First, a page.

Jeff Bridges Moonlights at the Troubadour (And Actually Can Sing)
Review by Dan Hyman
During his half-century residence on the silver screen, Jeff Bridges has inhabited many personas. His most memorable? "The Dude," the schlubby, perpetually stoned beatnik from 1998's The Big Lebowski. Until 2009, that is. Two years ago, Bridges turned in an Academy-Award winning portrayal of "Bad Blake," the washed up, alcoholic country star whose life crumbles before our eyes in the artsy character flick Crazy Heart. This honest portrayal, besides legitimizing an often underappreciated actor, also shed light upon something largely unknown by the general public: Bridges has some legitimate musical chops [Ed note: It also confirmed that Maggie Gyllenhaal sucks as an actor].
As the actor/musician took the stage for an hour-long set at the Troubadour, a night which saw him play a handful of Crazy Heart tunes, as well as a new batch of whiskey-soaked country ditties from his upcoming self-titled album, set to be released on August 16th, the 61-year-old, who in the past year has graced multiple magazine covers, handed the Best Actress award over to Natalie and even found time to play a badass trapped inside a computer, seemed completely taken aback. "This is surreal," he said upon taking the stage.
Everybody from music industry big-wigs, Hollywood elite (Ryan Reynolds and Olivia Wilde--his Tron costar--were conversing in the back all evening -- we're fighting the temptation to say they were "canoodling," because we don't even really know what that word means), and a smattering of wide-eyed fans filled the room. Moments before Bridges sauntered on stage, famed producer Quincy Jones gave a heartfelt introduction. "I'm so happy to be here for my baby brother," he said of Bridges, whom he jokingly claimed to have met "sometime after the discovery of electricity." Jones and Bridges met when Jeff was 17-- back when Bridges could be best described as of the "stoned Haight-Ashbury" variety. But Jones' genuinely loves and respects the Dude. "I gave Jeff Bridges his first shot," the music icon said, referencing a pair of Bridges' compositions he purchased for the 1969 film John and Mary. "(I) saw it coming."
Bridges' performance Tuesday night culled from both Crazy Heart material as well as new album cuts. Opening with the slow, barn-burning strut of "Hold On You," looking admittedly more "Dude" than "Bad Blake," Bridges moaned into the mic. "All my life I've been a rollin' stone/ Done everything that a man can do/Everything but get a hold on you." After easing through the hillbilly march of "I Don't Know," another Crazy Heart number, Bridges took the opportunity to thank the men behind the tunes: notably production guru T-Bone-Burnett, also in attendance Tuesday night, as well as songwriter Johnny Goodwin, whom Bridges has known since the 4th grade.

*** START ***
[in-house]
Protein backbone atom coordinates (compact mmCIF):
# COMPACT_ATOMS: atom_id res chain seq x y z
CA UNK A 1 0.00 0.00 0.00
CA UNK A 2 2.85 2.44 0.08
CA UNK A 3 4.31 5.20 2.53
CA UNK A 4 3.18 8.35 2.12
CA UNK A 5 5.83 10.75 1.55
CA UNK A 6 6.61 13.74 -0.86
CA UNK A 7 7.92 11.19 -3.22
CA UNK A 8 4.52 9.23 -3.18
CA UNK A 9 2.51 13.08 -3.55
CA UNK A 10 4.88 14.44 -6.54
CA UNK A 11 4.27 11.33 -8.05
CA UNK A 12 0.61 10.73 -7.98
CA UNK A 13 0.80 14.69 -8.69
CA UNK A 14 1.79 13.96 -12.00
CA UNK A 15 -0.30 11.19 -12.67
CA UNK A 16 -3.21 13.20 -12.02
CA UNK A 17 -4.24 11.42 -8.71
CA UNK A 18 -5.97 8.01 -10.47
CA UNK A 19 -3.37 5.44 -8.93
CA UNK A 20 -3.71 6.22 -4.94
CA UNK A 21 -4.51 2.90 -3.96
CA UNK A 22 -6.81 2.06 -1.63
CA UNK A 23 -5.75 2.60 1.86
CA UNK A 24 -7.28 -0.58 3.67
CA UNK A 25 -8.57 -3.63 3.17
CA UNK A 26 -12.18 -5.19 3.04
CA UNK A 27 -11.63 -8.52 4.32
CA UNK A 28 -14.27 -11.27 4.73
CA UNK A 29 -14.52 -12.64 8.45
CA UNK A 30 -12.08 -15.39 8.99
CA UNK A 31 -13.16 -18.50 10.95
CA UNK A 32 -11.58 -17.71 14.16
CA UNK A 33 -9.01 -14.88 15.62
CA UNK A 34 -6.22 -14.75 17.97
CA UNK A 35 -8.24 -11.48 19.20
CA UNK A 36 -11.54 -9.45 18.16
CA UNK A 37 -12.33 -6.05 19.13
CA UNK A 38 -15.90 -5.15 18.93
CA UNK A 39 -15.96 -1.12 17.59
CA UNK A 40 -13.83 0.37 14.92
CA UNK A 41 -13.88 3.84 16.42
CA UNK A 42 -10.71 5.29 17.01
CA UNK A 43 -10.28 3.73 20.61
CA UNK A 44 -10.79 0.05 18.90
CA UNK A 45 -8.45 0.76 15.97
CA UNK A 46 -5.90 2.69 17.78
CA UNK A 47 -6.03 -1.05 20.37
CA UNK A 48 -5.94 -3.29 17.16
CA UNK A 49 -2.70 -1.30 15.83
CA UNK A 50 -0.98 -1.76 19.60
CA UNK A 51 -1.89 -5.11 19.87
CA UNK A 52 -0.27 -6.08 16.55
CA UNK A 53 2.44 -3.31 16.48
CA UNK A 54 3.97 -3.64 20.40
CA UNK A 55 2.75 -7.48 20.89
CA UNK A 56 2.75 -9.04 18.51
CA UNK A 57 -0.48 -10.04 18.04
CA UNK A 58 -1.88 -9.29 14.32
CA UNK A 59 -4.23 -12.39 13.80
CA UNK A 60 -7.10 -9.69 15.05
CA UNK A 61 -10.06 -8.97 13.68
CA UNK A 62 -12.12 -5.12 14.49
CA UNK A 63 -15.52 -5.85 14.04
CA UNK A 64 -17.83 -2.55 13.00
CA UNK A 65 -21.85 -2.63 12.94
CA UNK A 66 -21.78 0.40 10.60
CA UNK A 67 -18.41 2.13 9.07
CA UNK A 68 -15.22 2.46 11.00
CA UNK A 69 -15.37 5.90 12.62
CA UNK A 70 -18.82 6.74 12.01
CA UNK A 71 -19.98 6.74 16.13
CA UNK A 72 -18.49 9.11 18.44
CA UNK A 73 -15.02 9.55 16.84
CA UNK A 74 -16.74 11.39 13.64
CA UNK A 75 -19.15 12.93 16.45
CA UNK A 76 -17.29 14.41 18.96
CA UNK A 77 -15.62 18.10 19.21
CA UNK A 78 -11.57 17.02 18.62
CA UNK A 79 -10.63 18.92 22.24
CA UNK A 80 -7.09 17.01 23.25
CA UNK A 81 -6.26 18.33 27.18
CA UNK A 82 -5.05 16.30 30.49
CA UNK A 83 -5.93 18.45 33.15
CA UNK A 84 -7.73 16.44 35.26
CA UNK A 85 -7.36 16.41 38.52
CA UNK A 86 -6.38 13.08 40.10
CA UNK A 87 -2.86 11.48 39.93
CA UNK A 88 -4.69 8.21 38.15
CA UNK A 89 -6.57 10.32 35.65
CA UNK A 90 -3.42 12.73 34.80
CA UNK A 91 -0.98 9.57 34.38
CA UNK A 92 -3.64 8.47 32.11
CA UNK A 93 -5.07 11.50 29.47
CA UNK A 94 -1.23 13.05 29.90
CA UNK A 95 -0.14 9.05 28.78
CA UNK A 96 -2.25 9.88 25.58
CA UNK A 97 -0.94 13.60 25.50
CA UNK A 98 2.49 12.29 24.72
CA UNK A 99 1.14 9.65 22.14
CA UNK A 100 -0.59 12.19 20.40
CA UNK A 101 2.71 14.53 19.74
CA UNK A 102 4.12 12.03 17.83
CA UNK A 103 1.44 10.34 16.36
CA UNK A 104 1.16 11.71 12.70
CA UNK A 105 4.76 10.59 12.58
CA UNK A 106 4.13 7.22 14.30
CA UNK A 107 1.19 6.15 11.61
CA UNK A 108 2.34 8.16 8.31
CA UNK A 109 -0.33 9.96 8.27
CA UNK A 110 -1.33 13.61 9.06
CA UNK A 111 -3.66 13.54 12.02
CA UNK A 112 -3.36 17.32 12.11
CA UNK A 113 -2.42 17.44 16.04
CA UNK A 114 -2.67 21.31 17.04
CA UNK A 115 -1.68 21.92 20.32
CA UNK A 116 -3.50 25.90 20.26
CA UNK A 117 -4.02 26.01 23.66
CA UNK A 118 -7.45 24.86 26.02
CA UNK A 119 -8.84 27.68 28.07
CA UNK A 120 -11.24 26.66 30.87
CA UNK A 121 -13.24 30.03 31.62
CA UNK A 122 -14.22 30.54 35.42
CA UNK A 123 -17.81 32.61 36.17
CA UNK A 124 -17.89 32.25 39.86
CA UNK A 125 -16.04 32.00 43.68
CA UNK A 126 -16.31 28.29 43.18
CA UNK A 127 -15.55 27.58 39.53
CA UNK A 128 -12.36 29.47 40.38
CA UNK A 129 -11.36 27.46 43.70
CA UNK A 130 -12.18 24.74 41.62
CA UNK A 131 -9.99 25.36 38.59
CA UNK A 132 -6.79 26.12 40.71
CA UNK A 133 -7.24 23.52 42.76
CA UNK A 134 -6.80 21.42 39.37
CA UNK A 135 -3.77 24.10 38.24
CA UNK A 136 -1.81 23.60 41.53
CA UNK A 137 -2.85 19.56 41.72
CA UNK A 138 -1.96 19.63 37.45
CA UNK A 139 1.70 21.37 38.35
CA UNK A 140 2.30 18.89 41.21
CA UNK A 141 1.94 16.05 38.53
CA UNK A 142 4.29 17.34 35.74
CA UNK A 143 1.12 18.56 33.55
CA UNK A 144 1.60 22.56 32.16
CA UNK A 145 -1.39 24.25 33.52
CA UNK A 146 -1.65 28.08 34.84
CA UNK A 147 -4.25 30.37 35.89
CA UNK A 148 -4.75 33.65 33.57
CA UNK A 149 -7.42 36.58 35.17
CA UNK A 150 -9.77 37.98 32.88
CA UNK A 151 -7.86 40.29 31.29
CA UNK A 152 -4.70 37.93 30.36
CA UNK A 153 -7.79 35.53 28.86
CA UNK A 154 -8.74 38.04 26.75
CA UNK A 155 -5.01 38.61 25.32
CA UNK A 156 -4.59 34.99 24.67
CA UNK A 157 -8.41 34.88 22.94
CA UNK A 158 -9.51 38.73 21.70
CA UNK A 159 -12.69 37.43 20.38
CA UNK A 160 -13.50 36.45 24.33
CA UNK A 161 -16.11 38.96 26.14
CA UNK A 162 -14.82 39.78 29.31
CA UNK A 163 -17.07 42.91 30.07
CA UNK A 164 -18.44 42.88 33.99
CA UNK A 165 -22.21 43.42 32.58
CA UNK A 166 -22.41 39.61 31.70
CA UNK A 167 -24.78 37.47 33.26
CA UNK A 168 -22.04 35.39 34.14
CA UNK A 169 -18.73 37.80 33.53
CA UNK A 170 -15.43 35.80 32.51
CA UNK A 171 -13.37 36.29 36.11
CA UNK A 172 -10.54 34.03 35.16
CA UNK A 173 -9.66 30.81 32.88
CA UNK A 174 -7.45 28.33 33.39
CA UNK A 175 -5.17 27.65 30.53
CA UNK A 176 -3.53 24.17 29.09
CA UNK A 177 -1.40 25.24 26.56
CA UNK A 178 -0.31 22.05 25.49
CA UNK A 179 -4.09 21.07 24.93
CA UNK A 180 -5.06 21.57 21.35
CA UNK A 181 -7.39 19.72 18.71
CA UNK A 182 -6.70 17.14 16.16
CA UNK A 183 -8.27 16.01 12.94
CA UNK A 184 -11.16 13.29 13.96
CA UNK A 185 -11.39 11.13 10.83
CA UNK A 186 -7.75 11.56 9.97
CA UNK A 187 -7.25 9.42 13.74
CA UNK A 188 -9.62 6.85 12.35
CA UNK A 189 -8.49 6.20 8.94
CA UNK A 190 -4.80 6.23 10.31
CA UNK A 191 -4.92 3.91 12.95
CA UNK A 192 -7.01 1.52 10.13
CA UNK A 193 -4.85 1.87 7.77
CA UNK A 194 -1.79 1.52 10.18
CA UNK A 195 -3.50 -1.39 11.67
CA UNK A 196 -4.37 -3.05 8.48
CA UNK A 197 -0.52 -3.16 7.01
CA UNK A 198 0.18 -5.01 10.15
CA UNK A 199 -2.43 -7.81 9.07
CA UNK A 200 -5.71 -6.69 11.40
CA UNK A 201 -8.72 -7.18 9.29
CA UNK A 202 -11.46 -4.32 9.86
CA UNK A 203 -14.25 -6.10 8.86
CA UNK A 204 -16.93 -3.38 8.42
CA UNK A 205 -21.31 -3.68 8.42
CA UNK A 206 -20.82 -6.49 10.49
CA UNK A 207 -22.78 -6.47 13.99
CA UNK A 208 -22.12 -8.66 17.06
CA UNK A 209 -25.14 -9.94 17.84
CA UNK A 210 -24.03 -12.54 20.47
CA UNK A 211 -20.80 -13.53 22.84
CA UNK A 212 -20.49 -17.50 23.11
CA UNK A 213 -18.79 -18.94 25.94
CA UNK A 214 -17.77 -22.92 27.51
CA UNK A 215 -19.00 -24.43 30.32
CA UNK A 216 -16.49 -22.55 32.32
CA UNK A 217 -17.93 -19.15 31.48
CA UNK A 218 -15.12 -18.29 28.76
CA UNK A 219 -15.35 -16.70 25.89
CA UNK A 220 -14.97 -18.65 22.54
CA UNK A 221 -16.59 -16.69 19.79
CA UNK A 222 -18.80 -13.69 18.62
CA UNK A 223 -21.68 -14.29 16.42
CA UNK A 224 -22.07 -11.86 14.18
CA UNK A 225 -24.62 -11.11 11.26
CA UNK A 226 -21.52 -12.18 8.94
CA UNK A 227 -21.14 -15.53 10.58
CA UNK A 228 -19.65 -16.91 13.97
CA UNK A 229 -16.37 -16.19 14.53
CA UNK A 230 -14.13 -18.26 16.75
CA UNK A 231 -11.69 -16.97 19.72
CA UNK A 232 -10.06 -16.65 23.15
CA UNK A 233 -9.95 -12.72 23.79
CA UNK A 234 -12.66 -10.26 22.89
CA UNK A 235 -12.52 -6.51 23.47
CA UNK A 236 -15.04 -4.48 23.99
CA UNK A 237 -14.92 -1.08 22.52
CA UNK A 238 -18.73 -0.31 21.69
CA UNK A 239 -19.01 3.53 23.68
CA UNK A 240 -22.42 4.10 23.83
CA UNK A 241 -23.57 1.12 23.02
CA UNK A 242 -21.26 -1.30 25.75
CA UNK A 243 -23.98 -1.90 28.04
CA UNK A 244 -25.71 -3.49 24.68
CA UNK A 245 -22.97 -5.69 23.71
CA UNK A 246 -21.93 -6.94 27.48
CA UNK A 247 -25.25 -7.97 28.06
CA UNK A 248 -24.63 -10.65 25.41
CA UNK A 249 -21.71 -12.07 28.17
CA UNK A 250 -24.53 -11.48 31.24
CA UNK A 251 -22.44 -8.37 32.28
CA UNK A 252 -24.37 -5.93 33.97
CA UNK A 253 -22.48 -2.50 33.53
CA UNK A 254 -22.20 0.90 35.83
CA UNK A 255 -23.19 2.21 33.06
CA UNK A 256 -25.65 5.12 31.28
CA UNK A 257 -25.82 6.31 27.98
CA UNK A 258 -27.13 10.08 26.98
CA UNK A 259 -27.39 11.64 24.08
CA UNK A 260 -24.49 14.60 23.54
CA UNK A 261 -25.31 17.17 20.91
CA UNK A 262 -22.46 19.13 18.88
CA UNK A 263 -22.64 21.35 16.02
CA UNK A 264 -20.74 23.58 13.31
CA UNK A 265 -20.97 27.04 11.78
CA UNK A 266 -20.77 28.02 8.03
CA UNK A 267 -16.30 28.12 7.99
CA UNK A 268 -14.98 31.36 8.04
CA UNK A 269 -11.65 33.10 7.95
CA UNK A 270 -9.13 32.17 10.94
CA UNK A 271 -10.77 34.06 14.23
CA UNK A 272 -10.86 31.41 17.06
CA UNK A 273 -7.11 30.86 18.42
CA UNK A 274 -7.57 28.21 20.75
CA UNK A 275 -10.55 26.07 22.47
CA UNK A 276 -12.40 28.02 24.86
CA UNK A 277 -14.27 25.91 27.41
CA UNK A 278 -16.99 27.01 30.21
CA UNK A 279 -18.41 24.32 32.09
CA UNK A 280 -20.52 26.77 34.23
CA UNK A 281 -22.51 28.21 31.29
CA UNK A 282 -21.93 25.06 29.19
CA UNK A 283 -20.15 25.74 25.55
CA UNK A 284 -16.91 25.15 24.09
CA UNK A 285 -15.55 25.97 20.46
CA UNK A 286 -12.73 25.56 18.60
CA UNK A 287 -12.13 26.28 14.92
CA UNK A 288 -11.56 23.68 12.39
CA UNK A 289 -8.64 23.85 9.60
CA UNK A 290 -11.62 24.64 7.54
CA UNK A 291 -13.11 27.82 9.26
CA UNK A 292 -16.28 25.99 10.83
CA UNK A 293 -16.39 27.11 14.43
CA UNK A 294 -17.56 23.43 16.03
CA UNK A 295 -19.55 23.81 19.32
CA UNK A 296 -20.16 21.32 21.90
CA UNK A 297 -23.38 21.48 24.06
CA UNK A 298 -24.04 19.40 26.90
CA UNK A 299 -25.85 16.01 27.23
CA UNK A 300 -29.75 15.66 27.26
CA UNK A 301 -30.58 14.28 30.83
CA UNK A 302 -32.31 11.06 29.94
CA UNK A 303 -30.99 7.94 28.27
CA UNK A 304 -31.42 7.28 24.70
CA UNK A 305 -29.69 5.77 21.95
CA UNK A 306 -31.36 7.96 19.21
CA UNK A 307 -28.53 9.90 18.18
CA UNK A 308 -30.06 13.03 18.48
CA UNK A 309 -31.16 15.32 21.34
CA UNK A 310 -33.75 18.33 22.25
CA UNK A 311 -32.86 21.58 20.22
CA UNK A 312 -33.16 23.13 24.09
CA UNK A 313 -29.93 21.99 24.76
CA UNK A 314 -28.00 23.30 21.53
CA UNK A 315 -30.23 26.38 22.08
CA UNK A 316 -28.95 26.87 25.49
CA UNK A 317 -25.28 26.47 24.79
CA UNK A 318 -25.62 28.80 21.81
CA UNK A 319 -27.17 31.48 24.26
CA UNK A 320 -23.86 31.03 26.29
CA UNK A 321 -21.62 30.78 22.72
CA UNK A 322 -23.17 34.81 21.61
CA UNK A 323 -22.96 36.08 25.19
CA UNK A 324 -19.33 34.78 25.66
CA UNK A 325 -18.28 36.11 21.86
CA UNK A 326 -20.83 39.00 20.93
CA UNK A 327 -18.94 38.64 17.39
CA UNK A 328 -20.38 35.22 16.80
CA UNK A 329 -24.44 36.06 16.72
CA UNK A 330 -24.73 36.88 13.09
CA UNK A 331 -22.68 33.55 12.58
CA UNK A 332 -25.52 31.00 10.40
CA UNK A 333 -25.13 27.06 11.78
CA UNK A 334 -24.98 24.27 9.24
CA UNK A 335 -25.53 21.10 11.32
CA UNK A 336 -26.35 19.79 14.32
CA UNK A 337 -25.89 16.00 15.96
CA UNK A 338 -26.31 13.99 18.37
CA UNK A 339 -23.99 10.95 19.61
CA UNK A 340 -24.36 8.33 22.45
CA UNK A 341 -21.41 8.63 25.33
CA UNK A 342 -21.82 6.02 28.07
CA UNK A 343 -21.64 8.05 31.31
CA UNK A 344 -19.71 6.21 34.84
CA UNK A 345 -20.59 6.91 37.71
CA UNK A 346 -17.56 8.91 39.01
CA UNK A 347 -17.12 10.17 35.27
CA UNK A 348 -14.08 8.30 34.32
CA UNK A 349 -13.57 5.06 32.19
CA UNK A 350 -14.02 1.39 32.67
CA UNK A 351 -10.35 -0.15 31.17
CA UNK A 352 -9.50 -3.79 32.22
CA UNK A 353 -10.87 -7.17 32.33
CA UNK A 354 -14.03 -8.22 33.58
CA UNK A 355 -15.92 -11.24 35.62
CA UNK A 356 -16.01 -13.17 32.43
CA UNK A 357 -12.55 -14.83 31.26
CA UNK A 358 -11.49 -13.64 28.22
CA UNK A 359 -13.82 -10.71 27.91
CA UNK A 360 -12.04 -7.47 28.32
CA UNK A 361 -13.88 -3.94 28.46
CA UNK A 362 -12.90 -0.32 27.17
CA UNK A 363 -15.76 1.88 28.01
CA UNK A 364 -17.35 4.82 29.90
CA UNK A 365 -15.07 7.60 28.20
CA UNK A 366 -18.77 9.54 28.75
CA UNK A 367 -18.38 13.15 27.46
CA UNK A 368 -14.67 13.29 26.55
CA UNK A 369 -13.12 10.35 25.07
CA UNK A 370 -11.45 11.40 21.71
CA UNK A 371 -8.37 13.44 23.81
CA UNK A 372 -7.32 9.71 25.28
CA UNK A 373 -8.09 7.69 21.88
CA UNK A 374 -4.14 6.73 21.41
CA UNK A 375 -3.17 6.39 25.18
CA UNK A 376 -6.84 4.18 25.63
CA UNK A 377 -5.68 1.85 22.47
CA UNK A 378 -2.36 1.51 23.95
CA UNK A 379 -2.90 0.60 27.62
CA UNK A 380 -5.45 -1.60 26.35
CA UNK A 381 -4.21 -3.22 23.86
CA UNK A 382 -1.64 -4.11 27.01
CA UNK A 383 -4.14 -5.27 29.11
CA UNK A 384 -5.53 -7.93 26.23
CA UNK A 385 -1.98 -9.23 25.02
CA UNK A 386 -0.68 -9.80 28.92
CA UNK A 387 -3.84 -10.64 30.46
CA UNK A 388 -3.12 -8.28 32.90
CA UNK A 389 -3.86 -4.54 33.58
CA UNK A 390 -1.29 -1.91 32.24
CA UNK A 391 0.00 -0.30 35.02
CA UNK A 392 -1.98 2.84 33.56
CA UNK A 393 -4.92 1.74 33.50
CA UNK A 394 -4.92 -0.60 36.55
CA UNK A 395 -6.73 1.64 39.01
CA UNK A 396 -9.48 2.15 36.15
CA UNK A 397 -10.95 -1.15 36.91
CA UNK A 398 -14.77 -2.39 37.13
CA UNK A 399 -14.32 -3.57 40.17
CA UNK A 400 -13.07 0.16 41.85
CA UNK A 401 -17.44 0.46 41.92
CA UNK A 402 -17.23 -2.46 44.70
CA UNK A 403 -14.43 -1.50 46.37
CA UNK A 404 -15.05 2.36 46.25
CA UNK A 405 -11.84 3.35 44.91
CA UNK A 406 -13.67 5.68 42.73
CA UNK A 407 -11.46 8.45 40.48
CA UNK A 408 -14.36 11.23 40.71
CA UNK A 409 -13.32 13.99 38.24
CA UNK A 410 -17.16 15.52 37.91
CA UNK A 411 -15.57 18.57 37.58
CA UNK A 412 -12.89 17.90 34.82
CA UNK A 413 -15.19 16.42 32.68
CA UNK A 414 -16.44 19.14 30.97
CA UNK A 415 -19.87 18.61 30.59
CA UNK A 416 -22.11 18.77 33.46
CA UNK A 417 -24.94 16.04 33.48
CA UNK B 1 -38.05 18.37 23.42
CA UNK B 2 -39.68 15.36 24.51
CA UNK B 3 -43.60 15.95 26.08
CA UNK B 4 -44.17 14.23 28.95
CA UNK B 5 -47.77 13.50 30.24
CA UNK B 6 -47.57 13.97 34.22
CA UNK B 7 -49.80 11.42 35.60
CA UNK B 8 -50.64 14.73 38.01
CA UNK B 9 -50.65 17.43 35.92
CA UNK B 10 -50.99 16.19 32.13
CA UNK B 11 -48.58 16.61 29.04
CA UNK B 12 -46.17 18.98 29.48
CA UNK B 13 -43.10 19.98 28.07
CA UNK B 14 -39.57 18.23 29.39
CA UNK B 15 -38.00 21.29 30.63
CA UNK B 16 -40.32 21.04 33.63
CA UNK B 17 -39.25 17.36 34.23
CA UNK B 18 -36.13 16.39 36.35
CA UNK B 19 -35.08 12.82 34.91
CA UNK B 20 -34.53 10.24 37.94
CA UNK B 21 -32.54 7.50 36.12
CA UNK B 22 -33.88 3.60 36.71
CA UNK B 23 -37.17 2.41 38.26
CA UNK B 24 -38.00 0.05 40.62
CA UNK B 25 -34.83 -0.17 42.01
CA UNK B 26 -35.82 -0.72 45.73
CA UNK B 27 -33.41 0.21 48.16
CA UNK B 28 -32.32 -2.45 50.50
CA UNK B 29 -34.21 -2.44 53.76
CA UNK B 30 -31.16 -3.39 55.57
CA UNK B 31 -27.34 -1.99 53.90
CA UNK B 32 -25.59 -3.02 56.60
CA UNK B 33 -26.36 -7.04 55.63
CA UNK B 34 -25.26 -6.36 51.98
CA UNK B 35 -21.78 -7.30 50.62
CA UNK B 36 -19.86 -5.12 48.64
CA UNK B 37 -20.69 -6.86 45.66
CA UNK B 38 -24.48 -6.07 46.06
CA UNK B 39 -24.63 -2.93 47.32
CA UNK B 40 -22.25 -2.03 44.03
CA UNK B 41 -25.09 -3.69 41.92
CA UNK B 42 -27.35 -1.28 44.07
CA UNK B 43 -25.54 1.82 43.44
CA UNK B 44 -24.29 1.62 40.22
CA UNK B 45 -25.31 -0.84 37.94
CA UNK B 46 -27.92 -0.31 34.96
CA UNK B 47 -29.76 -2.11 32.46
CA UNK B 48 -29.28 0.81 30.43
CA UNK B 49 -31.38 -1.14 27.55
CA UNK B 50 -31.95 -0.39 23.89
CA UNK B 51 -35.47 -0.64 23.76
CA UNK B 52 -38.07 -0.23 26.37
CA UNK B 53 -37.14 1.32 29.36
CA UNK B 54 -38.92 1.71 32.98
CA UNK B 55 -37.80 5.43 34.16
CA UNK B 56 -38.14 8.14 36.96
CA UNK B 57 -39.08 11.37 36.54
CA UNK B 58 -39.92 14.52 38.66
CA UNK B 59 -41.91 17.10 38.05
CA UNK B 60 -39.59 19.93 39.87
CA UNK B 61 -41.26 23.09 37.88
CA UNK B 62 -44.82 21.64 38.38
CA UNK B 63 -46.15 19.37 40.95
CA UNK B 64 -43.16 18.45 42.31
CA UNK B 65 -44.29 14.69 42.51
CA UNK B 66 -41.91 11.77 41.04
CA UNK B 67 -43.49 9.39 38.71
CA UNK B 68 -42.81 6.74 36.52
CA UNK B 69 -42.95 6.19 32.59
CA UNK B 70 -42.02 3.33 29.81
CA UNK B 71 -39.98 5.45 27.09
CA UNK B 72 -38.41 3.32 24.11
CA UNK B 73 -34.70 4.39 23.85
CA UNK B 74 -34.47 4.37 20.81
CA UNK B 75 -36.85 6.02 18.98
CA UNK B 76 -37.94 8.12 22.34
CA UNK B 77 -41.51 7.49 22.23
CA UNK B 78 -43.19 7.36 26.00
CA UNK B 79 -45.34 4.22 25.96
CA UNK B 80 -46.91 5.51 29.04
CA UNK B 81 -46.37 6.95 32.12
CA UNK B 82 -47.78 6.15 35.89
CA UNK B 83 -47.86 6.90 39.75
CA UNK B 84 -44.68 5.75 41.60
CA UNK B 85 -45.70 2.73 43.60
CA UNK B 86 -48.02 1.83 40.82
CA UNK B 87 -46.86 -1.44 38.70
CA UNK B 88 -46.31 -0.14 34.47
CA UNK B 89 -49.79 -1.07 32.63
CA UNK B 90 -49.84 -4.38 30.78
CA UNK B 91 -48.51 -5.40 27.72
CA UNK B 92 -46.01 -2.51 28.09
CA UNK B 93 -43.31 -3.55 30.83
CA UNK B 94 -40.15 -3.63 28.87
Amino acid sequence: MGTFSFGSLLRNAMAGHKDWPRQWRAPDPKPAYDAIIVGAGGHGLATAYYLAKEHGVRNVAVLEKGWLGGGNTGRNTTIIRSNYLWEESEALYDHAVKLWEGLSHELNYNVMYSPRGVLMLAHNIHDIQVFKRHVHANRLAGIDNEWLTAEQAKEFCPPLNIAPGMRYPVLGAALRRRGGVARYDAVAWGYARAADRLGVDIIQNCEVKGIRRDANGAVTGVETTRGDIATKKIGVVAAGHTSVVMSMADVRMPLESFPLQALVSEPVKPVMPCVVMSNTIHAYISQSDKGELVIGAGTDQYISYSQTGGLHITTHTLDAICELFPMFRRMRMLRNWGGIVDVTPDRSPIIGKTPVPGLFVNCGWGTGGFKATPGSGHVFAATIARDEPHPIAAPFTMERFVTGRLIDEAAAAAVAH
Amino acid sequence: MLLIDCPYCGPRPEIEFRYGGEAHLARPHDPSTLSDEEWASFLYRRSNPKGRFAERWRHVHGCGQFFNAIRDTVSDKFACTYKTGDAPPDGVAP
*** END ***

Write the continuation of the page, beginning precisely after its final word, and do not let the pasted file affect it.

Admittedly, many of Bridges' songs are colored with similar decorations: wailing pedal steel, upright bass thwack and a varying menagerie of G-chords. But it's in the way that Bridges manipulates the emotion of each, particularly on his newer tunes, that posits him as anything but an actor getting his rocks off by having people hear him sing. The rolling-in-the-hay love letter "Maybe I Missed The Point"; the simple Johnny Cash charm in "The Quest"; the Texan waltz that is "Everything But Love." Each, while perhaps mistaken for Merle Haggard b-sides, felt forthright-- based on true tribulation, not teflon transparency.
"I did this acting thing for awhile," Bridges said during his many quips, before launching into the Oscar-winning Crazy Heart tune "The Weary Kind" during his encore, the Ryan Bingham-penned number which may have single-handedly sparked the actor's new moonlighting gig as a musician. With that, Bridges simply could have strolled offstage -- a storied actor exiting triumphantly after a stellar musical performance. Instead, Bridges pushed onward, closing the evening with a rendition of the Lebowski theme song, Bob Dylan's "Man In Me."
And really, it was only fitting. Because, take away the Oscars, the accolades, the new album, even the gigs, and many people, for better or worse, only want to know Bridges as one person: "The Dude." "Have a White Russian!" a 30-something in the front row yelled at Bridges mid-set, handing him the famous vodka-milk concoction which "The Dude" made famous. "No, thanks," Bridges said, laughing. "I prefer my Russians clear these days."
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